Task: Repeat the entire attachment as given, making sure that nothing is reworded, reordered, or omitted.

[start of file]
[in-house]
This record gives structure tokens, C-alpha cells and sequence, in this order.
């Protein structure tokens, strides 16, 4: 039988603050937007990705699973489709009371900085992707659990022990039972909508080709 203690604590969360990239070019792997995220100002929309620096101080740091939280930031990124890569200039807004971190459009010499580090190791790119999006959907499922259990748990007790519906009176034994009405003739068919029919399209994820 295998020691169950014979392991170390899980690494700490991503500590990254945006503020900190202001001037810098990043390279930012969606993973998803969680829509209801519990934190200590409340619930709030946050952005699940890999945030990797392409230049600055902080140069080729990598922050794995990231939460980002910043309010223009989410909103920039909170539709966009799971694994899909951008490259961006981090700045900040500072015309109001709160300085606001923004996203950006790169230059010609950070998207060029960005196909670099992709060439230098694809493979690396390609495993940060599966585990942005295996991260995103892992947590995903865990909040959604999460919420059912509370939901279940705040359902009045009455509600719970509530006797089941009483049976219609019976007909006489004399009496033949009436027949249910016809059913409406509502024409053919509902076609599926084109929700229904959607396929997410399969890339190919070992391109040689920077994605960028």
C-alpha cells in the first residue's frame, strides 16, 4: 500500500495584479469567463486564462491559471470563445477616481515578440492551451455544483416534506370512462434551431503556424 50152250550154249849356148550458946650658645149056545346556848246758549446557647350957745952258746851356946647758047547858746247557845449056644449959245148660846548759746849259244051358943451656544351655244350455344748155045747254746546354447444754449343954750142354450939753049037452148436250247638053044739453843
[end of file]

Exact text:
[in-house]
This record gives structure tokens, C-alpha cells and sequence, in this order.
């Protein structure tokens, strides 16, 4: 039988603050937007990705699973489709009371900085992707659990022990039972909508080709 203690604590969360990239070019792997995220100002929309620096101080740091939280930031990124890569200039807004971190459009010499580090190791790119999006959907499922259990748990007790519906009176034994009405003739068919029919399209994820 295998020691169950014979392991170390899980690494700490991503500590990254945006503020900190202001001037810098990043390279930012969606993973998803969680829509209801519990934190200590409340619930709030946050952005699940890999945030990797392409230049600055902080140069080729990598922050794995990231939460980002910043309010223009989410909103920039909170539709966009799971694994899909951008490259961006981090700045900040500072015309109001709160300085606001923004996203950006790169230059010609950070998207060029960005196909670099992709060439230098694809493979690396390609495993940060599966585990942005295996991260995103892992947590995903865990909040959604999460919420059912509370939901279940705040359902009045009455509600719970509530006797089941009483049976219609019976007909006489004399009496033949009436027949249910016809059913409406509502024409053919509902076609599926084109929700229904959607396929997410399969890339190919070992391109040689920077994605960028």
C-alpha cells in the first residue's frame, strides 16, 4: 500500500495584479469567463486564462491559471470563445477616481515578440492551451455544483416534506370512462434551431503556424 50152250550154249849356148550458946650658645149056545346556848246758549446557647350957745952258746851356946647758047547858746247557845449056644449959245148660846548759746849259244051358943451656544351655244350455344748155045747254746546354447444754449343954750142354450939753049037452148436250247638053044739453843